MOFit: A Framework to reduce Obesity using Machine learning and IoT Artificial Intelligence

From the past few years, due to advancements in technologies, the sedentary living style in urban areas is at its peak. This results in individuals getting a victim of obesity at an early age. There are various health impacts of obesity like Diabetes, Heart disease, Blood pressure problems, and many more. Machine learning from the past few years is showing its implications in all expertise like forecasting, healthcare, medical imaging, sentiment analysis, etc. In this work, we aim to provide a framework that uses machine learning algorithms namely, Random Forest, Decision Tree, XGBoost, Extra Trees, and KNN to train models that would help predict obesity levels (Classification), Bodyweight, and fat percentage levels (Regression) using various parameters. We also applied and compared various hyperparameter optimization (HPO) algorithms such as Genetic algorithm, Random Search, Grid Search, Optuna to further improve the accuracy of the models. The website framework contains various other features like making customizable Diet plans, workout plans, and a dashboard to track the progress. The framework is built using the Python Flask. Furthermore, a weighing scale using the Internet of Things (IoT) is also integrated into the framework to track calories and macronutrients from food intake.

Twitter User Representation using Weakly Supervised Graph Embedding Artificial Intelligence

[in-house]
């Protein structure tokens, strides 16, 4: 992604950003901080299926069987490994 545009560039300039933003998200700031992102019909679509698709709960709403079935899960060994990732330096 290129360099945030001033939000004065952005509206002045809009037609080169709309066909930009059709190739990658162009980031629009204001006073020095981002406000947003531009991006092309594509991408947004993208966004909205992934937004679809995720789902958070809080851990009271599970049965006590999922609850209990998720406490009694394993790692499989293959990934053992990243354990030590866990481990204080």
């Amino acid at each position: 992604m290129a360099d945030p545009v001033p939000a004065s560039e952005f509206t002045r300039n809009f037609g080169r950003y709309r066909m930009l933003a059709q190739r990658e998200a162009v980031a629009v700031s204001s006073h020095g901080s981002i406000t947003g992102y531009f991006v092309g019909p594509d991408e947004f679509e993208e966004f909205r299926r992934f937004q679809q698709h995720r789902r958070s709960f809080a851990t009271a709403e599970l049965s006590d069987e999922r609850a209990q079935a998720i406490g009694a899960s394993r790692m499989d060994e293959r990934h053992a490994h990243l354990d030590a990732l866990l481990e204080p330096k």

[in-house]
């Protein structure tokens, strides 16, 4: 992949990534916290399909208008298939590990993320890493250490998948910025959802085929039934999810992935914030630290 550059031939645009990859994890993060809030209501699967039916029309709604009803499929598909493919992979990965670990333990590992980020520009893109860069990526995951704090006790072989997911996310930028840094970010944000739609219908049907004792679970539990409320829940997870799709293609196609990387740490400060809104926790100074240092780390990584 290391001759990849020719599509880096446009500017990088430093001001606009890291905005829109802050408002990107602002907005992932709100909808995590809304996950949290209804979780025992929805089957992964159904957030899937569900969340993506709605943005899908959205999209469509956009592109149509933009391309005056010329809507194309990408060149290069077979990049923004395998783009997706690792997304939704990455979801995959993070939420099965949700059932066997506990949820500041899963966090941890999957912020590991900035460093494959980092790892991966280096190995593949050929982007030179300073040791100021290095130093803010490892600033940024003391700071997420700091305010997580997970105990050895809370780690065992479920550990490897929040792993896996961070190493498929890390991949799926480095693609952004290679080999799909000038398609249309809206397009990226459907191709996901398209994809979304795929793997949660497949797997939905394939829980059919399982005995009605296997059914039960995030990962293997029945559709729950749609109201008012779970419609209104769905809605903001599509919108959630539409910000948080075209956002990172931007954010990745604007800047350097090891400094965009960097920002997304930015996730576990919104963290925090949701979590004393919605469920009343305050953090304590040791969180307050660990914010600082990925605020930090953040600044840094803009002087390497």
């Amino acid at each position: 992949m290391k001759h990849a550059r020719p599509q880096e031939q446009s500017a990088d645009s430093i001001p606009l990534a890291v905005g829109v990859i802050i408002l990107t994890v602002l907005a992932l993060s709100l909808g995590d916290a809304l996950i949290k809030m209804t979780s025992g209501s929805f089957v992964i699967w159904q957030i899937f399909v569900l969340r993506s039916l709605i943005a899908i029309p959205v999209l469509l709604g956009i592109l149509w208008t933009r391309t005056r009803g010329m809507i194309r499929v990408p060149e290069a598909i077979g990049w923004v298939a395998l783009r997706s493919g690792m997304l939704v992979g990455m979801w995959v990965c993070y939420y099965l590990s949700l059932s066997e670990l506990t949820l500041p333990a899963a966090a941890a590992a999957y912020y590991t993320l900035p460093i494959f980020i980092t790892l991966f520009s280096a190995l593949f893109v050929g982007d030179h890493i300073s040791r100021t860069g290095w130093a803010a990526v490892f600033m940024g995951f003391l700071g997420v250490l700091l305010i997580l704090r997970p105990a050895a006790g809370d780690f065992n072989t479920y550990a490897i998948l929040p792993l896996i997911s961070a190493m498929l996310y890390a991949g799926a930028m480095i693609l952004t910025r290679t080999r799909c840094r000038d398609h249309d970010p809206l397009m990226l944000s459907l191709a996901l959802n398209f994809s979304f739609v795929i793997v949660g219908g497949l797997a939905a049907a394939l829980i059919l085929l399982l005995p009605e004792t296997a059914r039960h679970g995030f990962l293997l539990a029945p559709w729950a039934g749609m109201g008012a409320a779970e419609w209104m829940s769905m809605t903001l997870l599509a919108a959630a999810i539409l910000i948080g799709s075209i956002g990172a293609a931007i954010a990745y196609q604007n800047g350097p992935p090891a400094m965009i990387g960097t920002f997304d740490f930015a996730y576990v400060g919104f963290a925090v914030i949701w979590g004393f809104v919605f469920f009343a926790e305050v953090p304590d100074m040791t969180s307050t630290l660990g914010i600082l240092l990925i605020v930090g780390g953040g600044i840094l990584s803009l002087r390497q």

Social media platforms provide convenient means for users to participate in multiple online activities on various contents and create fast widespread interactions. However, this rapidly growing access has also increased the diverse information, and characterizing user types to understand people's lifestyle decisions shared in social media is challenging. In this paper, we propose a weakly supervised graph embedding based framework for understanding user types. We evaluate the user embedding learned using weak supervision over well-being related tweets from Twitter, focusing on 'Yoga', 'Keto diet'. Experiments on real-world datasets demonstrate that the proposed framework outperforms the baselines for detecting user types. Finally, we illustrate data analysis on different types of users (e.g., practitioner vs. promotional) from our dataset. While we focus on lifestyle-related tweets (i.e., yoga, keto), our method for constructing user representation readily generalizes to other domains.

This ingestible robot delivers insulin to your body without external needles


Researchers from Italy have created a robot that could one day allow diabetes patients to get a dose of insulin without any needles. PILLSID involves two separate parts. One component is an internal insulin dispenser that a doctor would surgically implant in your abdomen. The other is a magnetic capsule loaded with the hormone. Anytime you need to refill the dispenser, you take one of the pills, and it travels down your digestive system until it reaches the point where the device is implanted near your small intestine.